06.22.2021 Turtle Tuesday

One of the Poor Farm Swamp denizens having a nice neck stretch.

About Steve Gingold

I am a Nature Photographer with interests in all things related. Water, flowers, insects and fungi are my main interests but I am happy to photograph wildlife and landscapes and all other of Nature's subjects.
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18 Responses to 06.22.2021 Turtle Tuesday

  1. Do you know if the head-held-high posture indicates that the turtle was aware of you?


    • I am sure that he/she ( I believe that the length of the toes and nails indicates gender but not sure with this one) was aware of me. They are very wary and more often than not will drop into the water before I can get a shot off.

      Liked by 1 person

  2. Peter Klopp says:

    The turtle holds its head high as if to sniff the air. Perhaps it can smell potential enemies and slip away before you can see it.

    Liked by 1 person

  3. Littlesundog says:

    Turtle Tuesday’s are becoming a quick favorite for me! I love the “alert” pose on this one. We’ve been seeing a lot of red-eared sliders on the property, laying eggs. With so many eggs being stolen (by humans) along the river banks the last couple of years, I wonder if the turtles are instinctually, choosing other locations (like our slough and the old river channel which are more protected than along public areas) to breed and lay eggs?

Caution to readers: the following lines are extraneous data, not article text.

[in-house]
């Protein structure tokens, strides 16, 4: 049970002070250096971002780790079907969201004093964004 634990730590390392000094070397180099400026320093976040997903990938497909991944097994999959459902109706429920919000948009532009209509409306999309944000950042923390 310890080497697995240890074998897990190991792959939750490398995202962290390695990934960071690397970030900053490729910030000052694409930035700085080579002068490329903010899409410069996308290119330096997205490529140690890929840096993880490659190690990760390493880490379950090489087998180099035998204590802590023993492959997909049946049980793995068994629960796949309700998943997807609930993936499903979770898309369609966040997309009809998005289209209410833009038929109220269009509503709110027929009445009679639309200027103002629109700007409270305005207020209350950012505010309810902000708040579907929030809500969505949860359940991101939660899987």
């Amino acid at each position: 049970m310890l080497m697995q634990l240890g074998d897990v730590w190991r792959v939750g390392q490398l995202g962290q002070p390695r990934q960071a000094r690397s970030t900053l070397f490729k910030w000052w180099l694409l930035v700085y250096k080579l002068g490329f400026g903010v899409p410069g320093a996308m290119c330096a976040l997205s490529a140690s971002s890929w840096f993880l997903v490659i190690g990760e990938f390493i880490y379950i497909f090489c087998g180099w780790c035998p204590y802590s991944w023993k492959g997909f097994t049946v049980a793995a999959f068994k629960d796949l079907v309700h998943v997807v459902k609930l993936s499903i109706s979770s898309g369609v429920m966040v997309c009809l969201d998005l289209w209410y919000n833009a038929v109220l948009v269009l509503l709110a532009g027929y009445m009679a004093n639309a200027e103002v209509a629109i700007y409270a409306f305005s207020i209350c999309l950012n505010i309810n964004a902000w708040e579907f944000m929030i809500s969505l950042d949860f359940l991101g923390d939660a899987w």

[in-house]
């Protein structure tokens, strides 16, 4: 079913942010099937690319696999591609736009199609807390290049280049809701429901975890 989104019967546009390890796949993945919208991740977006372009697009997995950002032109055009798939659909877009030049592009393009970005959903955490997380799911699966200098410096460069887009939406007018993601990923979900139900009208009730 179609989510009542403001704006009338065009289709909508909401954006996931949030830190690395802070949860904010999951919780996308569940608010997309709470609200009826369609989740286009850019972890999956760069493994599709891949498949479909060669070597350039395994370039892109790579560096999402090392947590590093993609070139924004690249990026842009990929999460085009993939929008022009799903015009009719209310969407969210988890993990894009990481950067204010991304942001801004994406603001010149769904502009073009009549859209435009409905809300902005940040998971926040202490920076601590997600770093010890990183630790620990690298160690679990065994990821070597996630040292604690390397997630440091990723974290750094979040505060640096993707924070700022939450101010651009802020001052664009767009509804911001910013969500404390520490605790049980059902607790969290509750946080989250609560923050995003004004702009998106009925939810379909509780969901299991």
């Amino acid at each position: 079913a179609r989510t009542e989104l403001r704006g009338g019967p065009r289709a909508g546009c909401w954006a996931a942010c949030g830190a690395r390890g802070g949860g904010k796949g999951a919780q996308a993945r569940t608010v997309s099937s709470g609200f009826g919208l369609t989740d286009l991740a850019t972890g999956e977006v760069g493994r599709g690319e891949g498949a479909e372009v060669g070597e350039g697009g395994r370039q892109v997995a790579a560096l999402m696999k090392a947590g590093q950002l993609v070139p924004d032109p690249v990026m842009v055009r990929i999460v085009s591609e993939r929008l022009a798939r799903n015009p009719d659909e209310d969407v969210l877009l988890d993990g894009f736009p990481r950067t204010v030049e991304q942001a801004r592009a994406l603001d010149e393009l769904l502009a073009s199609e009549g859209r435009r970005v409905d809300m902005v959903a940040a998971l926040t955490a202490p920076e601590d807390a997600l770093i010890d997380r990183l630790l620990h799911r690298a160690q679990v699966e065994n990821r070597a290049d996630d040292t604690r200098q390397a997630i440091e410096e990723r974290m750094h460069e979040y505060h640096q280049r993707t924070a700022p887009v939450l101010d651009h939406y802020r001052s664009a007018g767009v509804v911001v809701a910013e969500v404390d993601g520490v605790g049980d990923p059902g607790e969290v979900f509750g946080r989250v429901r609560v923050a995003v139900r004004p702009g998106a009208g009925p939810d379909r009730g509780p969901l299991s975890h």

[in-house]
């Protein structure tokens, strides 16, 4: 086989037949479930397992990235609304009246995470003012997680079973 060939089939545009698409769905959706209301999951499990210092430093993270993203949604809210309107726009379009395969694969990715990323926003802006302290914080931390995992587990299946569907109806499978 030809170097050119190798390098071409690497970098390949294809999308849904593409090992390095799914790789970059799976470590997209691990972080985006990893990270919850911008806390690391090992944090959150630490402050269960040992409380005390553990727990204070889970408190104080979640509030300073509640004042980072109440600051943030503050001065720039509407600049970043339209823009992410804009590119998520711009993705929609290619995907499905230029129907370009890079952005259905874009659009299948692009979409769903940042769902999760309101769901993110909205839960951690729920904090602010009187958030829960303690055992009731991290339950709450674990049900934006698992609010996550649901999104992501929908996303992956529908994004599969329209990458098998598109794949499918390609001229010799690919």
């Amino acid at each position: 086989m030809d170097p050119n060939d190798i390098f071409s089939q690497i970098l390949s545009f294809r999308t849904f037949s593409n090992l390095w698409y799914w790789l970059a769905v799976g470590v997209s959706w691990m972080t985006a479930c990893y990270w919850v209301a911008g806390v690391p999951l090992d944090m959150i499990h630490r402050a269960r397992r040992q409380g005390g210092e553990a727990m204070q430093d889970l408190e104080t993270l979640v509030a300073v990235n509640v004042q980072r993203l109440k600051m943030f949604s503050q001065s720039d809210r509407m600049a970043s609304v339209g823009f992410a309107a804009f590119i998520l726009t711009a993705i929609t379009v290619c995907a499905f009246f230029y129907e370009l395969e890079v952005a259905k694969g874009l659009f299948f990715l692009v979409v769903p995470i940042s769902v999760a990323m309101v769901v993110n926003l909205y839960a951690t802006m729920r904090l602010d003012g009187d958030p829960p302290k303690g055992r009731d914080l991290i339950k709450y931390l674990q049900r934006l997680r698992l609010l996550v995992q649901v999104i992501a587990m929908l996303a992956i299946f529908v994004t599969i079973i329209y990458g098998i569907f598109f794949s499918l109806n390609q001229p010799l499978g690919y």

Liked by 1 person

    • I am glad you enjoyed this, Lori. I am not nearly as successful capturing images of turtles as with bullfrogs. But I’ll try to have a few more like this. I am not aware of humans robbing the eggs of these and other turtles around here but raccoons decimate the eggs nests shortly after they are laid.

      Liked by 2 people

  4. Gallivanta says:

    Neck stretching; just the perfect thing to do on a log in a swamp. I neck stretch at my computer desk but not in a way that anyone would want to photograph!

    Liked by 1 person

  5. shoreacres says:

    Just like spreading their legs to capture extra warmth from the sun, neck-stretching has a purpose. They eat small live prey as well as plants: crickets, small fish, and worms. Since their body doesn’t move quickly, they often rely on their necks to reach their target. Neck stretching’s a turtle’s calisthenics; a strong and flexible neck helps them capture prey.

    Liked by 1 person

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